Reaching high to grab power from the wind

OTTAWA, ONTARIO - High-altitude wind turbines get around some of the problems of existing wind farms, such as noise pollution and a lack of good sites.

Wind power holds great promise, but also presents problems, ranging from the lack of ideal wind farm sites to noise-pollution concerns to the danger turbines present to migratory birds. So its future may be up in the air - literally.

A handful of companies today are working on wind turbines that, rather than being mounted on tall towers, would hover in the skies at the end of 300- to 10,000-metre tethers. They would take advantage of faster, steadier wind at higher altitudes, and likely avoid the protests over noise that conventional turbines sometimes provoke.

Don't check overhead for such devices yet, though. While prototypes have been built and tested, proponents say it will be at least a couple of years before these flying generators feed power into the electrical grid.

Ottawa-based Magenn Power Inc. has designed a balloon-like inflatable turbine based on technology that its founder, Fred Ferguson, began designing in 1978. Mr. Ferguson's Magnus Airship won a Canadian Government Award of Excellence in 1984 and was destined for, but died with, Ronald Reagan's Star Wars missile defence program.

Years later, Mr. Ferguson decided to apply the Magnus Effect, in which the backward rotation of a lighter-than-air sphere provides added lift, to an airborne wind generator. His idea became the Magenn Air Rotor System, or MARS.

The rotation of the helium-filled MARS helps keep it aloft and generates power, which is fed to the ground along the cable tethering the structure. Magenn tested a prototype at 100 metres in April 2008, says Anthony Pizarro, Magenn's director of corporate development. "That was really the first electricity generated from this type of vehicle." Magenn has since built a new, modified prototype that it hopes to fly next year, and that could enter pilot production late in 2010.

The MARS could be used in multi-unit wind farms, or singly as a power source for oil-drilling rigs and other remote installations that today rely mainly on diesel generators, Mr. Pizarro says.

Because winds are steadier at higher altitudes, and because the MARS can operate in winds from around seven to 100 kilometres an hour, Magenn believes it will convert 25 to 60 per cent of available wind energy into power, compared with 20 to 30 per cent for ground turbines - and would work on 45 per cent of the earth's surface, whereas only about 13 per cent is suitable for conventional turbines, Mr. Pizarro says.

Mr. Pizarro says the noise from the MARS will be nearly inaudible on the ground, and it should present little danger to birds because it will rotate at less than wind speed, whereas ground-based turbines can get up to seven times wind speed.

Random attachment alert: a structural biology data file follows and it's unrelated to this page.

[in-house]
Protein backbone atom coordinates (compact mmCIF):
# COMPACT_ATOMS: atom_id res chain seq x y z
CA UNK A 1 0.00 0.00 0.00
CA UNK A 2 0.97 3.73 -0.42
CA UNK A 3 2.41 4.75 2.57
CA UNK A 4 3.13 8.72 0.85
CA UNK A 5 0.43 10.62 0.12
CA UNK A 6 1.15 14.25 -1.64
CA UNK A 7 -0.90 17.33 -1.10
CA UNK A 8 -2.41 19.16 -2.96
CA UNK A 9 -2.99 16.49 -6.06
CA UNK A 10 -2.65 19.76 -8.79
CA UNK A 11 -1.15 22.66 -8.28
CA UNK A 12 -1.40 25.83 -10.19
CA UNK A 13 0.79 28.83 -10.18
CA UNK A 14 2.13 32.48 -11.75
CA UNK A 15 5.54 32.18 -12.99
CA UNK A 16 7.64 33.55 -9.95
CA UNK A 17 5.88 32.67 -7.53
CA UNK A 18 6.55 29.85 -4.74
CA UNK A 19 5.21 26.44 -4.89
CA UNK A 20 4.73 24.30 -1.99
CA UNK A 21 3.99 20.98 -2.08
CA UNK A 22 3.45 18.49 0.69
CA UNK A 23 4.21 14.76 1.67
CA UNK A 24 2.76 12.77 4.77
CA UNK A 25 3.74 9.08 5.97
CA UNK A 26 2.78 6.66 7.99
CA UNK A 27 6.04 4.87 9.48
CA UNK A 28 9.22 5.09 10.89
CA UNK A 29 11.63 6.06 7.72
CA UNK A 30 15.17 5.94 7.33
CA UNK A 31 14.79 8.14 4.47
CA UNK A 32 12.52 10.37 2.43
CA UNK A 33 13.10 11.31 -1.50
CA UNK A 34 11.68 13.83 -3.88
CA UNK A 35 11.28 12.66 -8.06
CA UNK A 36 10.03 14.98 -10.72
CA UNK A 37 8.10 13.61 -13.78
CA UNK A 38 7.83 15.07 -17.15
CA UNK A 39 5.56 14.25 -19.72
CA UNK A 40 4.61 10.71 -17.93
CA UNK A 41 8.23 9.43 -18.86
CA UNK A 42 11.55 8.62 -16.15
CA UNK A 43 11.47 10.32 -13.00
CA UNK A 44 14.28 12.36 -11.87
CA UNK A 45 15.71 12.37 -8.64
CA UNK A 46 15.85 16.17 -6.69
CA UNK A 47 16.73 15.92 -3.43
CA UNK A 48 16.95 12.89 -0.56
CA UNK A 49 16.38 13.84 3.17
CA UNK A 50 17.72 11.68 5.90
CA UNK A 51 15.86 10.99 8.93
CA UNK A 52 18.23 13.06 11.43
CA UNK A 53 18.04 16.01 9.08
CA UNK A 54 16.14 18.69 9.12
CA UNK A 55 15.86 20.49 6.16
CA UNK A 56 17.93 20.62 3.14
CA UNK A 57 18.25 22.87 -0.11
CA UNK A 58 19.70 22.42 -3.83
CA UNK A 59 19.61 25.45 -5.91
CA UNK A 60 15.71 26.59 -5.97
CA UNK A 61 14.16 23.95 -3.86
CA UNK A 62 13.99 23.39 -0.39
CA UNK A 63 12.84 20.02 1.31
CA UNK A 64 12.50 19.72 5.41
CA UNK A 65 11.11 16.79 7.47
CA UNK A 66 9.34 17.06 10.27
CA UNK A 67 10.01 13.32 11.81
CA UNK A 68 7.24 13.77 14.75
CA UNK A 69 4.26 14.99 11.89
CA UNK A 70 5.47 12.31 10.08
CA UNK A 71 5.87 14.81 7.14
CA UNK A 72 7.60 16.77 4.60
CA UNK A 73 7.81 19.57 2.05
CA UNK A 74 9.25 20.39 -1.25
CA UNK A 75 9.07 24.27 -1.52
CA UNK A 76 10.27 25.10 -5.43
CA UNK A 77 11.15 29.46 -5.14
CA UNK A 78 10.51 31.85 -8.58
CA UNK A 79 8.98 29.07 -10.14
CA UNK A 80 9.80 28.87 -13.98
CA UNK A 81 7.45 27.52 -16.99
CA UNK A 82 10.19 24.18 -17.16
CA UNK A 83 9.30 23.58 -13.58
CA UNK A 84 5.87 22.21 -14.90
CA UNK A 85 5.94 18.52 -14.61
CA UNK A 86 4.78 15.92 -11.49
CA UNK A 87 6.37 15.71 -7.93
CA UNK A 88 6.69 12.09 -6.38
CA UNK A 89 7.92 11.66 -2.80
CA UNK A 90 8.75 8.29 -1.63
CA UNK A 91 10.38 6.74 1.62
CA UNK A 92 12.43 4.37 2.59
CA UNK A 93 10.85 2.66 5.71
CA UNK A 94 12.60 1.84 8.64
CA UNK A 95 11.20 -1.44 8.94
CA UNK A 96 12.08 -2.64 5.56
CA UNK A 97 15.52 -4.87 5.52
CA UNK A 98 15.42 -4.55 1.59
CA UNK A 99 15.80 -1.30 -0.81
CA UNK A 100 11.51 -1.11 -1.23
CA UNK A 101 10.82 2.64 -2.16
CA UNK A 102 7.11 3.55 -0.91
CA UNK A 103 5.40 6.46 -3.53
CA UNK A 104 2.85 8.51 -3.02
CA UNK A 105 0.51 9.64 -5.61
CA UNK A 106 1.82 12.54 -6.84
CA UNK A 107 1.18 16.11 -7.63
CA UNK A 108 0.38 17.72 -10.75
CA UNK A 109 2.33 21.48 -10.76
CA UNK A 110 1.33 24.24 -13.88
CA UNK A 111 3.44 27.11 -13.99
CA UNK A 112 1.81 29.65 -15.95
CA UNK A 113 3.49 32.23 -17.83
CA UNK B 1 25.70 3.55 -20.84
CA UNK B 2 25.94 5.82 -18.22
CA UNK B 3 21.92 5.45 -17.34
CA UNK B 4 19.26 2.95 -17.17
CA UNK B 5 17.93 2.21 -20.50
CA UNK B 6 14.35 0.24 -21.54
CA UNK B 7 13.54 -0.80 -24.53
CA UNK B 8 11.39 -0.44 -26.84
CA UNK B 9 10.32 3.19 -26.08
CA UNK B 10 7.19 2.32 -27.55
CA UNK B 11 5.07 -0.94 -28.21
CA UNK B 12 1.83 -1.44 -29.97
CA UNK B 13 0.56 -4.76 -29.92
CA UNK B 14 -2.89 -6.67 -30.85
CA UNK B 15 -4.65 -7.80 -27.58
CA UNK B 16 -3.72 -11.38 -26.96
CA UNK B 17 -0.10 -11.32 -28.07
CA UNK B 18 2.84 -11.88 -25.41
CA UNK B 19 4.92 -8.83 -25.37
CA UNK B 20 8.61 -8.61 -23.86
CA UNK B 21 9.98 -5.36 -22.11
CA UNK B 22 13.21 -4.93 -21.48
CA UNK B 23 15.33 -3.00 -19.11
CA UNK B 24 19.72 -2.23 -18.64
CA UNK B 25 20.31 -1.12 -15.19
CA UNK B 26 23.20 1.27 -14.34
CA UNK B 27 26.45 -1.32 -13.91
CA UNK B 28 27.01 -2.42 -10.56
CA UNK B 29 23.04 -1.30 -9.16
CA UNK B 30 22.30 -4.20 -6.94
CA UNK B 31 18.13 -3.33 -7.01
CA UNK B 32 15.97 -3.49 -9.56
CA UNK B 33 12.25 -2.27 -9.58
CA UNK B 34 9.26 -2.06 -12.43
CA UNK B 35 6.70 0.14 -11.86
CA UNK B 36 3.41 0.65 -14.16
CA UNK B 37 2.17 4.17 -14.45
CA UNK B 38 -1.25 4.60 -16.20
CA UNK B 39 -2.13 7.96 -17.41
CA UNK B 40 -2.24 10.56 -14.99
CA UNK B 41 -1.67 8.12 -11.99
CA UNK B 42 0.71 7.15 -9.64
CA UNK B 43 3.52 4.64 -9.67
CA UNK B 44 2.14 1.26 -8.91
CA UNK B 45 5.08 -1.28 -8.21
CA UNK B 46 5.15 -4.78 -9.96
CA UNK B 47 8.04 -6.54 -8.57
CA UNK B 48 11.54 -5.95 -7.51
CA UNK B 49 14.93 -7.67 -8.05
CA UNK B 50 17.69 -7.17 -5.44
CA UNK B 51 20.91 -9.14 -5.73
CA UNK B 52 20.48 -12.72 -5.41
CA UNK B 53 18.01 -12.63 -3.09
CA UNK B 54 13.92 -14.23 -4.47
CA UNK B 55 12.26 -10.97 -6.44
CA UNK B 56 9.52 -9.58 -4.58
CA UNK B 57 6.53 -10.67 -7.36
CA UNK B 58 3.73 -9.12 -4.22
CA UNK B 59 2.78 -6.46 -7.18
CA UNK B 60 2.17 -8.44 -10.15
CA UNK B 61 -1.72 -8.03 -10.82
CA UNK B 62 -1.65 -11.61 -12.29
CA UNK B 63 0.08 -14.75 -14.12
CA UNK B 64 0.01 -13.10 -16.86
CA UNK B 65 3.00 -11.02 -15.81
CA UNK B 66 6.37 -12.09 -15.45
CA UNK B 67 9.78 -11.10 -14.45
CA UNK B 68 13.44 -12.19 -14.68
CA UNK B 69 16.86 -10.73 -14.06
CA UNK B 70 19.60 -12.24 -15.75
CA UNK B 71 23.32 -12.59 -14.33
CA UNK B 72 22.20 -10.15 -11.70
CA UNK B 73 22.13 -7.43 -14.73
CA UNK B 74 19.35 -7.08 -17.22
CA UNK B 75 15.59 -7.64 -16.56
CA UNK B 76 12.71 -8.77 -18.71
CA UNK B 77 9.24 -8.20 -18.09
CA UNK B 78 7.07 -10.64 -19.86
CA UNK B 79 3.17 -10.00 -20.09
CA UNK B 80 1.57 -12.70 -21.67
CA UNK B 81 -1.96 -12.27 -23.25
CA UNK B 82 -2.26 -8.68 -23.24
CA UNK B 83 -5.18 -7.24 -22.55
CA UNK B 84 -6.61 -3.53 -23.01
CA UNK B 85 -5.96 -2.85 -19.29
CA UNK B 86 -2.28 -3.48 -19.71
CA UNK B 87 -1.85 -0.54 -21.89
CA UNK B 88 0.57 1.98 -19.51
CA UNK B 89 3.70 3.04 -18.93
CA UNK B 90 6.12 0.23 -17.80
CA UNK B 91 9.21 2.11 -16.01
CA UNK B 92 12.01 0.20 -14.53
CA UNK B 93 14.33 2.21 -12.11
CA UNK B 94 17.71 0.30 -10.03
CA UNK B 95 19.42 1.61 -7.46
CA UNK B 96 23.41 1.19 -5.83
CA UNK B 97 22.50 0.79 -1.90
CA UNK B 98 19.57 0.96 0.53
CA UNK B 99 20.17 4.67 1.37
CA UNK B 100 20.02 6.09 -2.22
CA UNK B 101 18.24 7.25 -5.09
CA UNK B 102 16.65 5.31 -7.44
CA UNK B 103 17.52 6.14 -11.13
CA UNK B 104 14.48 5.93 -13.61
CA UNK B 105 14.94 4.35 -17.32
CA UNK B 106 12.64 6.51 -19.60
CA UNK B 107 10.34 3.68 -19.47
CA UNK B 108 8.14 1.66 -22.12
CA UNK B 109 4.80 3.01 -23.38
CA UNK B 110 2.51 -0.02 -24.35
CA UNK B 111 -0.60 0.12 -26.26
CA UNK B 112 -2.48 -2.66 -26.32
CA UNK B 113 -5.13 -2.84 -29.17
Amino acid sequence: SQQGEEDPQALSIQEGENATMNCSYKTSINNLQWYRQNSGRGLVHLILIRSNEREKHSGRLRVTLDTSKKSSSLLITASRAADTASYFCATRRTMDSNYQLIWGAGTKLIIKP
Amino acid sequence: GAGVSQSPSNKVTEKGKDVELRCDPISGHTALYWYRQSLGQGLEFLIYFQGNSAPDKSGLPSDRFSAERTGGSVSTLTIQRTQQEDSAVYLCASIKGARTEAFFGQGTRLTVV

Sky WindPower Corp. is aiming for greater heights. The Oroville, Calif., company is developing a system - which Time magazine named one of the 50 best inventions of 2008 - that will have multiple rotors, rather like helicopter propellers, to keep it in the air and generate power. Len Shepard, Sky's chief executive, says the tethered craft will operate at 1,000 to 9,000 metres.

That's getting up to where airplanes fly, so Sky's devices would need reserved airspace, Mr. Shepard acknowledges. So they would be used strictly in wind farms, probably with multiple units at different altitudes in a small area.

Mr. Shepard says the rotors would be powered to take the units to operating altitude, where there would be enough wind to spin them, generating electricity and keeping the craft aloft. The angle of a unit would be controlled from the ground, so if one broke its tether it could fall, but units would be fitted with parachutes to help the rotors slow its descent, and wind farms wouldn't be located over populated areas, he says. "I wouldn't want to live under one of these things until we get comfortable with them."

So far Sky has only tested its prototypes in wind tunnels and by towing them at low altitudes, but Mr. Shepard believes they could reach commercial use in as little as three years.

He says the device can convert 50 to 75 per cent of available energy to power anywhere between 30 and 60 degrees latitude, which encompasses most of the U.S. and southern Canada.

Mr. Shepard sees Magenn's MARS not so much as a rival but as a complementary technology. "I believe all of them will work," he says.

Magenn, Sky and others working on airborne wind power designs will meet for a conference on high-altitude wind power in California in early November.


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